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Students aren’t what they used to be - and never were. David Watson HEPI Conference 6 May 2009. Centre for Higher Education Studies (CHES). Talking about the “student experience:” four pathologies. Nostalgia and selective memory Condescension and disappointment

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students aren t what they used to be and never were

Students aren’t what they used to be - and never were

David Watson

HEPI Conference 6 May 2009

Centre for Higher

Education Studies


talking about the student experience four pathologies
Talking about the “student experience:” four pathologies
  • Nostalgia and selective memory
  • Condescension and disappointment
  • Moral panics and “pulling up the ladder”
  • Contradictory expectations

Nearly half of a recent class could not name a single country that bordered Israel. In an introductory journalism class, 11 of 18 students could not name what country Kabul was in, although we have been at war there for half a decade. Last fall only one in 21 students could name the U.S. secretary of defense. Given a list of four countries – China, Cuba, India and Japan - not one of those same 21 students could identify India and Japan as democracies. Their grasp of history was little better. The question of when the Civil War was fought invited an array of responses – half a dozen were off by a decade or more. Some students thought that Islam was the principal religion of South America, that Roe vs. Wade was about slavery, that 50 judges sit on the U.S. Supreme Court, that the atom bomb was dropped on Hiroshima in 1975. You get the picture, and it isn’t pretty. (Gup, 2008).

The Brent students will likely find themselves in a rust-stained concrete former polytechnic not far from home in London, to save money. A seductive glimpse of Oxford might leave them feeling that they had failed, when to make it to university at all would be success against extreme odds (Polly Toynbee, Education Guardian, 5.8.08)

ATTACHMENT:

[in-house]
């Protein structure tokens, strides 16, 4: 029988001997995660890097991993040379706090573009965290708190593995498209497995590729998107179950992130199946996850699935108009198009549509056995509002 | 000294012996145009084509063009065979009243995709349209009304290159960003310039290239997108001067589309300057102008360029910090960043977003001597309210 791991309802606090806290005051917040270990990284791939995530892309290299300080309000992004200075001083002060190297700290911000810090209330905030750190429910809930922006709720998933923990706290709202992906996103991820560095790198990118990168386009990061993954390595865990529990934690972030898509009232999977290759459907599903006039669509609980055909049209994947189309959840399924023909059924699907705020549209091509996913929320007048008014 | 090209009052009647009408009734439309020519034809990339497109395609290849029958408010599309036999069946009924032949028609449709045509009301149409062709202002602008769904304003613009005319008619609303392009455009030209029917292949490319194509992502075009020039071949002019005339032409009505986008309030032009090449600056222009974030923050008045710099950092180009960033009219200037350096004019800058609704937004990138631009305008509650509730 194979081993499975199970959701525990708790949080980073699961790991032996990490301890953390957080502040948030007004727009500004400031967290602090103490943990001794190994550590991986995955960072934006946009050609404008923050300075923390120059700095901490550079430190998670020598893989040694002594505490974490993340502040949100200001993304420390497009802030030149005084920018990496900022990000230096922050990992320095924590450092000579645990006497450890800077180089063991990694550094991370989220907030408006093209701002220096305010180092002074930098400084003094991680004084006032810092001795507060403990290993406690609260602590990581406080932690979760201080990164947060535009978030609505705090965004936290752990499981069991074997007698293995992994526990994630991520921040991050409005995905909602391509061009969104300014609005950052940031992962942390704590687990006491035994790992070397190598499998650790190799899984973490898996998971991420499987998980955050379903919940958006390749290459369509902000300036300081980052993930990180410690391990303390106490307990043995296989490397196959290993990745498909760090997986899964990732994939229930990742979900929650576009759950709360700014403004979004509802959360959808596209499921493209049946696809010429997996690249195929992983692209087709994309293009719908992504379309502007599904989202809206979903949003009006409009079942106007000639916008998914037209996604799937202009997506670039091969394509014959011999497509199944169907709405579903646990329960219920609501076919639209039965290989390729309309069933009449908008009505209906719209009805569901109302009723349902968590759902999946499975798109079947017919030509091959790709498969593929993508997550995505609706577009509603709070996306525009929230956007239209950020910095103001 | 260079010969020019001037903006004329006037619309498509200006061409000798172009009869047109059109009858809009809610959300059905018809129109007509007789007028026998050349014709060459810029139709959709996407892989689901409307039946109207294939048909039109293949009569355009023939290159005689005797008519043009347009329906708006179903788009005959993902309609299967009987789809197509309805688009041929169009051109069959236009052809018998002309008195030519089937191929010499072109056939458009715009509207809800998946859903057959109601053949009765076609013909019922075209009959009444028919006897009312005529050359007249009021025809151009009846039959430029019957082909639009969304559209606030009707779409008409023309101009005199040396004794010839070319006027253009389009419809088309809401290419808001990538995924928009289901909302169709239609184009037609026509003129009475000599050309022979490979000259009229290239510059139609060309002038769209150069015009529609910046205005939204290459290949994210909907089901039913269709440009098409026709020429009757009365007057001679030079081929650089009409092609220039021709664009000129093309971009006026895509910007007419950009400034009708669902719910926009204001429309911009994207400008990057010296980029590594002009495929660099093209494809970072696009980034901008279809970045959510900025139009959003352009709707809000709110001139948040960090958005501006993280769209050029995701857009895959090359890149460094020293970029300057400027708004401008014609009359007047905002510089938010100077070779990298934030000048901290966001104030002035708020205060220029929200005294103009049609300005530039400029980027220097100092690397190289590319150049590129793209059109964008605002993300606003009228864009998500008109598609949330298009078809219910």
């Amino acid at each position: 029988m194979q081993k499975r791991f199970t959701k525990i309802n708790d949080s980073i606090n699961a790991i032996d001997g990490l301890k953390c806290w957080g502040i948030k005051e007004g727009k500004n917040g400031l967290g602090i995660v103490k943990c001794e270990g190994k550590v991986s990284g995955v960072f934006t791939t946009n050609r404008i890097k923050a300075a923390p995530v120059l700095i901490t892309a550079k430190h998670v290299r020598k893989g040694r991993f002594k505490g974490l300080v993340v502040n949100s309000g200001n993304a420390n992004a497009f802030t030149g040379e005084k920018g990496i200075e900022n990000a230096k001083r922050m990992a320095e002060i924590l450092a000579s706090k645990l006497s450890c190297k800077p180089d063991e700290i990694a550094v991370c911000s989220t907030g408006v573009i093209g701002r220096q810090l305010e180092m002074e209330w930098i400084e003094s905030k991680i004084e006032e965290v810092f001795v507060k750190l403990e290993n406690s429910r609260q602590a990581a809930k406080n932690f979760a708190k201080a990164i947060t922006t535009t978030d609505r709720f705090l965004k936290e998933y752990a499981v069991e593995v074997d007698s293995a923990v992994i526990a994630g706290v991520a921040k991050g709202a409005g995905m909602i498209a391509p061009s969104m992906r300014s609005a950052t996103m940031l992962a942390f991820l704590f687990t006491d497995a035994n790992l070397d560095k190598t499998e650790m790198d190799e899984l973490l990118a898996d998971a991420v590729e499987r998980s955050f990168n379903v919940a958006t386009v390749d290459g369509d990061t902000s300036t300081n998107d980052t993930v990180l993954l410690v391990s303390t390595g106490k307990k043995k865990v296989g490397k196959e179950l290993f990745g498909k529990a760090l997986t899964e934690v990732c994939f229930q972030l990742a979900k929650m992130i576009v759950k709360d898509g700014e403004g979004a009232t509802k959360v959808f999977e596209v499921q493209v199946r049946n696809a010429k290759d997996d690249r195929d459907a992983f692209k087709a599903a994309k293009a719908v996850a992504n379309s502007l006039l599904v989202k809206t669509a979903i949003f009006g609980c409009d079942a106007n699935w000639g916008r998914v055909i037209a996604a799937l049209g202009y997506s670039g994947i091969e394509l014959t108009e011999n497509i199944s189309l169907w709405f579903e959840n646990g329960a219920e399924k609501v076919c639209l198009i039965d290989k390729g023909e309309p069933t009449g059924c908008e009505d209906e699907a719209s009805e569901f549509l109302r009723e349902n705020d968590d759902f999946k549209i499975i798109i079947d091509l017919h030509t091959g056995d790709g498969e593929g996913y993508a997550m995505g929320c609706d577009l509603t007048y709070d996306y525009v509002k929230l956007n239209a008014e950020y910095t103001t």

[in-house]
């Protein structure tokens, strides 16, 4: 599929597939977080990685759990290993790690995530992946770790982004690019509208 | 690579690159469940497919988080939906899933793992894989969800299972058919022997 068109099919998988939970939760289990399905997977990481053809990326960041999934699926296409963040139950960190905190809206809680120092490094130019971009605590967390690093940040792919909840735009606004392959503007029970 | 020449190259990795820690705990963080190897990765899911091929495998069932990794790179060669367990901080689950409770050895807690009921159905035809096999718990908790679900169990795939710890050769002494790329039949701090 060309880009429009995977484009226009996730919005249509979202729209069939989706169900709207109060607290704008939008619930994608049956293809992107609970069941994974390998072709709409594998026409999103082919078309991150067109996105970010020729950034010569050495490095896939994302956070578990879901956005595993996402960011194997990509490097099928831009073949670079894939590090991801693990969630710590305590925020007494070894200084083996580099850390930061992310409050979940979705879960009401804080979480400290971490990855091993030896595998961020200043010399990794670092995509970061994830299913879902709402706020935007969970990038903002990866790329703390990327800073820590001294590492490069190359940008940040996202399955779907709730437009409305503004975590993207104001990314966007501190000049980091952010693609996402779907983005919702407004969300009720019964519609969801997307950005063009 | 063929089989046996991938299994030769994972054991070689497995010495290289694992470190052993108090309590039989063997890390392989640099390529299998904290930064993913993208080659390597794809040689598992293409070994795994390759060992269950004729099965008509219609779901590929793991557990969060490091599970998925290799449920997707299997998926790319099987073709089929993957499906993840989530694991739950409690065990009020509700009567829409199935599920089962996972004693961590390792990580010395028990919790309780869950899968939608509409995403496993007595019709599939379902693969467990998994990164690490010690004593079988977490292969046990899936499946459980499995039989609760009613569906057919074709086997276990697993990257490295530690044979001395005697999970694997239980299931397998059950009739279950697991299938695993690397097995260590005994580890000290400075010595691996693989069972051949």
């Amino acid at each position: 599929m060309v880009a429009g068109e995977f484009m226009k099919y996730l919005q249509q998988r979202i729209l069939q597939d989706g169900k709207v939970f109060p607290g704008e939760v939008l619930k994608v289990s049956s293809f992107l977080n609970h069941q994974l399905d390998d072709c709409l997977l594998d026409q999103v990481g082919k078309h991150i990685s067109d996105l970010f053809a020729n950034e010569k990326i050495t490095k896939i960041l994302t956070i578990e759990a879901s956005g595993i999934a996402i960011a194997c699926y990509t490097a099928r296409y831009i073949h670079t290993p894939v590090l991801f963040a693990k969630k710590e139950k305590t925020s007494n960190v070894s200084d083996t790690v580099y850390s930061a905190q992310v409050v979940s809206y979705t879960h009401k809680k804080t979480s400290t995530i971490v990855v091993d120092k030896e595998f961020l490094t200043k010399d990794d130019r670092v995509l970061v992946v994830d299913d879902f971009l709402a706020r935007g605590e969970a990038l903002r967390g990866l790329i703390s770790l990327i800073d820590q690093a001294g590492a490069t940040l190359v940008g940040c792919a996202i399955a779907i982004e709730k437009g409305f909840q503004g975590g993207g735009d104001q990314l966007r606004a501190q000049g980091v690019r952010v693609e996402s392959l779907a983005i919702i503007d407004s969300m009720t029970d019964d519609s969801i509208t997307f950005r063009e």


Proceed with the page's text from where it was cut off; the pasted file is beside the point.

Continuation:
• Generational relationships
  • Student “co-creation”
  • The international campus
  • Student satisfaction
the university of google
The “University of Google”

We had to work it out for ourselves. It was an environment of fear: a fear of failure. At the very time that capitalism was benevolent, the university system was preparing us for the ruthless inequalities we would confront upon leaving a leafy campus.

Now that there are wars on terror, casualized workplaces, little union protection for workers and an economy based on credit card debt, universities are soft but cuddly institutions, shielding our students from the dire reality of life (Brabazon, 2007: 125)

the information age mind set
The “information age mind-set”
  • Computers aren’t technology
  • Internet better than TV
  • Reality no longer real
  • Doing rather than knowing
  • Nintendo over Logic
  • Multitasking way of life
  • Typing rather than handwriting
  • Staying connected
  • Zero tolerance for delays
  • Consumer/Creator blurring (Frand, 2000).

I'm told that university students tell tales about their ballooning student loans with rueful grins rather than with floods of despairing tears. Everyone's in debt - so what? That's the way it is, and how else are they supposed to get through school? As for paying it all off, they'll think about that later (Atwood, 2008: 131).